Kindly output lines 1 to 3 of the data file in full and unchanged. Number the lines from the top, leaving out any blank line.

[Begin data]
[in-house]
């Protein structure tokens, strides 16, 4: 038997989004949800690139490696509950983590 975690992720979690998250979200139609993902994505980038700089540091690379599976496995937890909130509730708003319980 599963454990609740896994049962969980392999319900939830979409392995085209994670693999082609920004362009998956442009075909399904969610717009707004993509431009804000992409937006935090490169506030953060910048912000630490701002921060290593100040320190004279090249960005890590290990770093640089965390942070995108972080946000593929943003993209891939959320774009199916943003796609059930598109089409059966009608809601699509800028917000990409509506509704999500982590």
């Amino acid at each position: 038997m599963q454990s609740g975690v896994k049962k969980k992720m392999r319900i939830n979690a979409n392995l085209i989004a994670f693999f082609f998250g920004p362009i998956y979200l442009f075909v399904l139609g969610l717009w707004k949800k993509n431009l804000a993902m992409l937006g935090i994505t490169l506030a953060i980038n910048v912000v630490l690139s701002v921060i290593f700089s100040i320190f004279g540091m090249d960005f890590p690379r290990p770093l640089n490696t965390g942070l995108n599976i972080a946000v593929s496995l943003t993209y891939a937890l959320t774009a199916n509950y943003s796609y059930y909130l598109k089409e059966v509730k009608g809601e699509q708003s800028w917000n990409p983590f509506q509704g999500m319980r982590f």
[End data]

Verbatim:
[in-house]
């Protein structure tokens, strides 16, 4: 038997989004949800690139490696509950983590 975690992720979690998250979200139609993902994505980038700089540091690379599976496995937890909130509730708003319980 599963454990609740896994049962969980392999319900939830979409392995085209994670693999082609920004362009998956442009075909399904969610717009707004993509431009804000992409937006935090490169506030953060910048912000630490701002921060290593100040320190004279090249960005890590290990770093640089965390942070995108972080946000593929943003993209891939959320774009199916943003796609059930598109089409059966009608809601699509800028917000990409509506509704999500982590």
């Amino acid at each position: 038997m599963q454990s609740g975690v896994k049962k969980k992720m392999r319900i939830n979690a979409n392995l085209i989004a994670f693999f082609f998250g920004p362009i998956y979200l442009f075909v399904l139609g969610l717009w707004k949800k993509n431009l804000a993902m992409l937006g935090i994505t490169l506030a953060i980038n910048v912000v630490l690139s701002v921060i290593f700089s100040i320190f004279g540091m090249d960005f890590p690379r290990p770093l640089n490696t965390g942070l995108n599976i972080a946000v593929s496995l943003t993209y891939a937890l959320t774009a199916n509950y943003s796609y059930y909130l598109k089409e059966v509730k009608g809601e699509q708003s800028w917000n990409p983590f509506q509704g999500m319980r982590f």